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- CP-690, 550
- Tofacitinib Citrate
Excipient information presented when available (limited, particularly for generics); consult specific product labeling.
Xeljanz: 5 mg
Tablet Extended Release 24 Hour, Oral:
Xeljanz XR: 11 mg
Brand Names: U.S.
- Xeljanz XR
- Antirheumatic Miscellaneous
- Antirheumatic, Disease Modifying
- Janus Associated Kinase Inhibitor
Tofacitinib inhibits Janus kinase (JAK) enzymes, which are intracellular enzymes involved in stimulating hematopoiesis and immune cell function through a signaling pathway. In response to extracellular cytokine or growth factor signaling, JAKs activate signal transducers and activators of transcription (STATs), which regulate gene expression and intracellular activity. Inhibition of JAKs prevents cytokine- or growth factor-mediated gene expression and intracellular activity of immune cells, reduces circulating CD16/56+ natural killer cells, serum IgG, IgM, IgA, and C-reactive protein, and increases B cells.
Immediate release: Rapid (74%); Cmax is reduced by 32% when administered with high-fat meal, but AUC remains unchanged.
Extended release: Cmax increased by 27% and Tmax was extended by ~1 hour when administered with high-fat meal, but AUC remains unchanged.
Vd: 87 L
Hepatic (70%): CYP3A4 and CYP2C19 to inactive metabolites
Primarily urine (30%) as unchanged drug
Time to Peak
0.5 to 1 hour (immediate release); 4 hours (extended release)
~3 hours (immediate release); ~6 hours (extended release)
~40% (predominantly to albumin)
Special Populations: Renal Function Impairment
AUC increased ~1.75- to 2.5-fold in moderate and severe renal impairment.
Special Populations: Hepatic Function Impairment
AUC and Cmax increased ~1.5-fold in moderate hepatic impairment.
Use: Labeled Indications
Rheumatoid arthritis: Treatment of moderately- to severely-active rheumatoid arthritis (as monotherapy or in combination with methotrexate or other nonbiologic disease-modifying antirheumatic drugs [DMARDs]) in adults who have had an inadequate response to, or are intolerant of, methotrexate
Limitations of use: The use of tofacitinib in combination with biologic DMARDs or with potent immunosuppressants (eg, azathioprine, cyclosporine) is not recommended.
There are no contraindications listed in the manufacturer’s US labeling.
Canadian labeling: Hypersensitivity to tofacitinib or any component of the formulation.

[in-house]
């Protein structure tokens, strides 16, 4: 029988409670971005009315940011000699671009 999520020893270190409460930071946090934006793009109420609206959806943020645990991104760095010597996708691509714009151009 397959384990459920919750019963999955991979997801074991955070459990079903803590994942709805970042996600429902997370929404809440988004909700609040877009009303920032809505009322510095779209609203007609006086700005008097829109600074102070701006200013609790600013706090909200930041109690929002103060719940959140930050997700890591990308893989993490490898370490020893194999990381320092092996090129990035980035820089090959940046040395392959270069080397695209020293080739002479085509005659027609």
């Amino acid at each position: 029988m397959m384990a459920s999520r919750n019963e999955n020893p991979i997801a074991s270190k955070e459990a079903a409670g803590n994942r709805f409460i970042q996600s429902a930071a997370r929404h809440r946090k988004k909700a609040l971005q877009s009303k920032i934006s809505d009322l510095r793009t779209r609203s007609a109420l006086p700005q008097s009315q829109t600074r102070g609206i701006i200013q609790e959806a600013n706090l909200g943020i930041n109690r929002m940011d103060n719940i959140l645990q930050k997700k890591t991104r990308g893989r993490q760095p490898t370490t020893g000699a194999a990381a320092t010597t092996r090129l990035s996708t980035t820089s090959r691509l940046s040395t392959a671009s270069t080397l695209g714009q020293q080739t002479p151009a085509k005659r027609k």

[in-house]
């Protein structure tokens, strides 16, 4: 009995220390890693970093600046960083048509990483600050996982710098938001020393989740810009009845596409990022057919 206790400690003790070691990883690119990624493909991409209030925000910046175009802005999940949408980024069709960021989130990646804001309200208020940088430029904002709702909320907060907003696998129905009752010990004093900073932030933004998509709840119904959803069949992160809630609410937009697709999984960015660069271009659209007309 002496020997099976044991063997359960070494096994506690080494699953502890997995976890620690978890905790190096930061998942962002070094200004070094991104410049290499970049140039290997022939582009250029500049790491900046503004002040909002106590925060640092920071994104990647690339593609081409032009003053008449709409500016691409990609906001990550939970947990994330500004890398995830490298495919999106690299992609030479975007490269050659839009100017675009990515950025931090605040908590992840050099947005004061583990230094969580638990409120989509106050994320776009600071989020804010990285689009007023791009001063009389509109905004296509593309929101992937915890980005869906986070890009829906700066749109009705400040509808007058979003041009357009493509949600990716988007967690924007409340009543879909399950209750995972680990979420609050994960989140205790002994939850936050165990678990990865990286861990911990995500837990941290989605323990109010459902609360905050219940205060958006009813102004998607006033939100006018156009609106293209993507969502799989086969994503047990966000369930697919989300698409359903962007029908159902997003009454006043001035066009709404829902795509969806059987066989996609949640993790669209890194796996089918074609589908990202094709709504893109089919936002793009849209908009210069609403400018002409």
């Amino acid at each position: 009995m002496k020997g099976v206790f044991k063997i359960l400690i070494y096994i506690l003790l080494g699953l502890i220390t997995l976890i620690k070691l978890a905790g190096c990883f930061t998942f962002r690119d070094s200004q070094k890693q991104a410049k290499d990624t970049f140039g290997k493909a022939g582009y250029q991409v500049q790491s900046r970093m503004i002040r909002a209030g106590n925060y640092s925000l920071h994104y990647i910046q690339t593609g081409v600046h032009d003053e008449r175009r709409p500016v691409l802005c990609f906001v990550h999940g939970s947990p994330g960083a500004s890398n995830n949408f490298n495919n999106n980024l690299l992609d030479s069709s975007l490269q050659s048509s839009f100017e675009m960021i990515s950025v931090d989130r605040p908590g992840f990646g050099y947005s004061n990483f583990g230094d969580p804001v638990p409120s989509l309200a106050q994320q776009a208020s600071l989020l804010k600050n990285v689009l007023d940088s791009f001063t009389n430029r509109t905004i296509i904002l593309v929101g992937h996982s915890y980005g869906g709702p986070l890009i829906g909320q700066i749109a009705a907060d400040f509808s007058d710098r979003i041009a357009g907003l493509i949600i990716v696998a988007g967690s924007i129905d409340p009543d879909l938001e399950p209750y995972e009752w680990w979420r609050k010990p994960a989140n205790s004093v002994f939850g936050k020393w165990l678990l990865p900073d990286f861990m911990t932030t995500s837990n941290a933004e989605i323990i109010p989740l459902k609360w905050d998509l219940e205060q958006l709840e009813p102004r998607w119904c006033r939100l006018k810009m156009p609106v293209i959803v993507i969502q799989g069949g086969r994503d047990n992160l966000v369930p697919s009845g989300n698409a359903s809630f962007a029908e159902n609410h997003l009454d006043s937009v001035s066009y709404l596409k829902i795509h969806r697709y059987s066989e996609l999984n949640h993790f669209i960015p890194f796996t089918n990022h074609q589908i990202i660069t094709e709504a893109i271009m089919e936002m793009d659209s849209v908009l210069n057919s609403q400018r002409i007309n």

Rheumatoid arthritis (monotherapy or in combination with nonbiologic disease-modifying antirheumatic drugs (DMARDs): Oral:
Immediate release: 5 mg twice daily
Extended release: 11 mg once daily
Note: When transitioning from immediate release to extended release, begin extended release the day following the last dose of 5 mg immediate release. Tofacitinib should not be used in combination with biologic DMARDs or with strong immunosuppressants, such as azathioprine, tacrolimus, or cyclosporine. Do not initiate therapy in patients with an absolute lymphocyte count <500 cells/mm3, absolute neutrophil count <1,000 cells/mm3, or hemoglobin <9 g/dL.
Dosage adjustment for strong CYP3A4 inducers (eg, rifampin): Coadministration is not recommended
Dosage adjustment for strong CYP3A4 inhibitors (eg, ketoconazole): Reduce dose to 5 mg (immediate release) once daily (the use of the extended release formulation is not recommended)
Dosage adjustment for concomitant moderate CYP3A4 inhibitors and potent CYP2C19 inhibitors (eg, fluconazole): Reduce dose to 5 mg (immediate release) once daily
Refer to adult dosing.
Dosing: Renal Impairment
Mild impairment: No dosage adjustment necessary.
Moderate to severe impairment: Reduce dose to 5 mg (immediate release) once daily. A supplemental dose after dialysis is not necessary in patients with severe impairment on dialysis. Note: Tofacitinib has not been studied in patients with baseline CrCl <40 mL/minute.
Dosing: Hepatic Impairment
Mild impairment: No dosage adjustment necessary.
Moderate impairment: Reduce dose to 5 mg (immediate release) once daily.
Severe impairment: Use is not recommended (has not been studied in patients with severe hepatic impairment or in patients with hepatitis B or hepatitis C viruses).
Dosing: Adjustment for Toxicity
Lymphopenia (lymphocytes ≥500 cells/mm3): Maintain dose.
Lymphopenia (lymphocytes <500 cells/mm3) confirmed by repeat evaluation: Discontinue therapy.
Neutropenia (ANC >1,000 cells/mm3): Maintain dose.
Neutropenia (ANC persistently between 500 to 1,000 cells/mm3): Interrupt therapy; resume at 5 mg immediate release twice daily or 11 mg extended release once daily when ANC >1,000 cells/mm3.
Neutropenia (ANC <500 cells/mm3) confirmed by repeat evaluation: Discontinue therapy.
Anemia (hemoglobin ≥9 g/dL and decrease ≤2 g/dL): Maintain dose.
Anemia (hemoglobin <8 g/dL or decrease >2 g/dL) confirmed by repeat evaluation: Interrupt therapy until hemoglobin values have normalized.
May be taken with or without food.
Extended release: Swallow tablet whole and intact; do not crush, split, or chew.
Store between 20°C and 25°C (68°F to 77°F).
Abatacept: May enhance the adverse/toxic effect of Tofacitinib. Avoid combination
Anakinra: May enhance the adverse/toxic effect of Tofacitinib. Avoid combination
Anti-TNF Agents: May enhance the adverse/toxic effect of Tofacitinib. Avoid combination
Aprepitant: May increase the serum concentration of CYP3A4 Substrates. Monitor therapy
BCG (Intravesical): Immunosuppressants may diminish the therapeutic effect of BCG (Intravesical). Avoid combination
BCG (Intravesical): Myelosuppressive Agents may diminish the therapeutic effect of BCG (Intravesical). Avoid combination
Bosentan: May decrease the serum concentration of CYP3A4 Substrates. Monitor therapy
Bradycardia-Causing Agents: Tofacitinib may enhance the bradycardic effect of Bradycardia-Causing Agents. Monitor therapy
CloZAPine: Myelosuppressive Agents may enhance the adverse/toxic effect of CloZAPine. Specifically, the risk for neutropenia may be increased. Monitor therapy